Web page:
I have trouble making decisions when I'm faced with too many choices and so the easiest solution is to let somebody else pick. So last night, I pointed my browser to White Flower Farm and placed my tomato order, selecting their six heirloom package for an unbelievably high price of $41, plus shipping, some crazy $16.

I'm sure all the other gardeners out there, who have carefully collected their seeds from other gardeners and sowed those seeds six weeks ago under indoor lights with superb humid conditions, and who have now growing tons of superior plants that are just waiting to be planted as soon as the fear of frost ebbs away in May--I'm sure those gardeners are shocked.

But I can't grow from seed. My seeds usually ignore every one of my entreaties to come up out of the soil. And if they do grow, they usually die, either drowned by my waterings or scorched by my lamp.

So I am the perfect chump for the $41-plus-shipping nursery crook. Now with that confession out of the way., I can hardly wait for their arrival because I've researched each variety and with each note that I made in my planting journal, I could taste centuries of gardening seasons already as if I was picking them now.

Here what's coming my way:

The Riesentraube has been in American gardens since 1856 when the Pennsylvania Dutch brought them up. The fruit grow as if they are more bunches of grapes than tomatoes, delivering bundles of plum-sized delights with prolific efficiency.

I grew the Green Zebra last year, impressed because Alice Waters likes to offer it at Chez Panisse. It's not too large and bears fruit late in the season. I had it down in the back garden, but planted too close to another tomato variety and it clearly needed more room, because it bolted all over the place. So I'll give ample space this year and stake it better.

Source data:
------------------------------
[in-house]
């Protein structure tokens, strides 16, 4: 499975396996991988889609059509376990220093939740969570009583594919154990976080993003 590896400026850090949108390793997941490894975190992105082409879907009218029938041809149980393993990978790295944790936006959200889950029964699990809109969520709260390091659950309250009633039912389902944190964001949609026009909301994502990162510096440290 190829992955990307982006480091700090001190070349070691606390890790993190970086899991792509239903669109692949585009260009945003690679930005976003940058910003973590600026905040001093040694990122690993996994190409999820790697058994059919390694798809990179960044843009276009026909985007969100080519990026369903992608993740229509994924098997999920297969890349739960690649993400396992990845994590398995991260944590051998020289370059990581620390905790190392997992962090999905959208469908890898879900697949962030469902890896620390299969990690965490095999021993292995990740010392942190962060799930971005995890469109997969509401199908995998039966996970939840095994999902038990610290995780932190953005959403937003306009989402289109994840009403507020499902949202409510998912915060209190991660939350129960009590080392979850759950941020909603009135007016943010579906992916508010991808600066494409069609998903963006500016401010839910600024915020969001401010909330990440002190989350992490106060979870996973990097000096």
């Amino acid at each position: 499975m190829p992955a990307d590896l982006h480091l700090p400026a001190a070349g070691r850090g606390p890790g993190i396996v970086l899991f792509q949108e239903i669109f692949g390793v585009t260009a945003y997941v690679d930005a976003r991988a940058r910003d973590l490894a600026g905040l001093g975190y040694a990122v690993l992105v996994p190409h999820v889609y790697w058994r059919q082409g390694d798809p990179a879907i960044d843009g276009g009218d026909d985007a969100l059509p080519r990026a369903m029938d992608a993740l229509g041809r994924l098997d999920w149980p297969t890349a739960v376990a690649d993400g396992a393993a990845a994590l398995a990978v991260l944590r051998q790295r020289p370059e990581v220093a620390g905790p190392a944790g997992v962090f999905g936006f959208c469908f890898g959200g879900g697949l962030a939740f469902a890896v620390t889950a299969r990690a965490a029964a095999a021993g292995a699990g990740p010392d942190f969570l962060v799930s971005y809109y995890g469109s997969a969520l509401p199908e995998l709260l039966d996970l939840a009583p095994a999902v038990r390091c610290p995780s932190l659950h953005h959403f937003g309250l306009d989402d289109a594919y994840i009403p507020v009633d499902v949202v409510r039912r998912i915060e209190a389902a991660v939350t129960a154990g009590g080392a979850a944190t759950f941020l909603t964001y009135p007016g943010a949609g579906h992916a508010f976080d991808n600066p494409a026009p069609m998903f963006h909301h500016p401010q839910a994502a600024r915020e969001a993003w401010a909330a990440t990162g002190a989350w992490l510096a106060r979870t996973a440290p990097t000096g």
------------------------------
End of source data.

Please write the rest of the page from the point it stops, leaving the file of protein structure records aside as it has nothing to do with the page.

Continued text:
I also grew Black Prince last year on the deck in full sun and it did well. Both the raccoon and I got to taste of its mahogany fruits. It can withstand cool climates, having coming from Siberia, so maybe the heat  and humidity of DC offers some challenge, but it was in the package, so I'm working with it.

In honor of the Civil War sesquicentennial, the mid-season beefsteak Missouri Pink Love Apple, which hung on the vines of our great grandparents in the years the country tore itself up over states rights and slavery, will take pride of place this summer in my garden.

The Medal Yellow, according to the catalog purveyor who named it in the 1970s, is the "sweetest tomato you ever tasted. The yellow with streaks of red makes them very attractive and a gourmet's joy when sliced."

And the Orange Strawberry looks to be a gynormous tomato, larger than a handful and which will need lots and lots of support to hold up its heavy, heavy fruits. The Putterer

Saturday, April 23, 2011

A Beckoning

My Chair is ready.
All week my garden has had that come hither look about her. I can feel her calling me, begging me to come out and play. But the rules state that I have to finish my homework before I can come out.

Soon, my darling, soon.

Here is a lovely picture of my favorite chair, freshened up now with a shade of purple. Why purple?

Why you know already. The eccentricity that befalls every woman in about her fifth decade. She's running hot and cold. Fists balled in fury or arms open wide to hug everyone. It's a messy mix of love and rage and purple is a color for both. The Putterer

Sunday, April 10, 2011

A White House Tour of the Gardens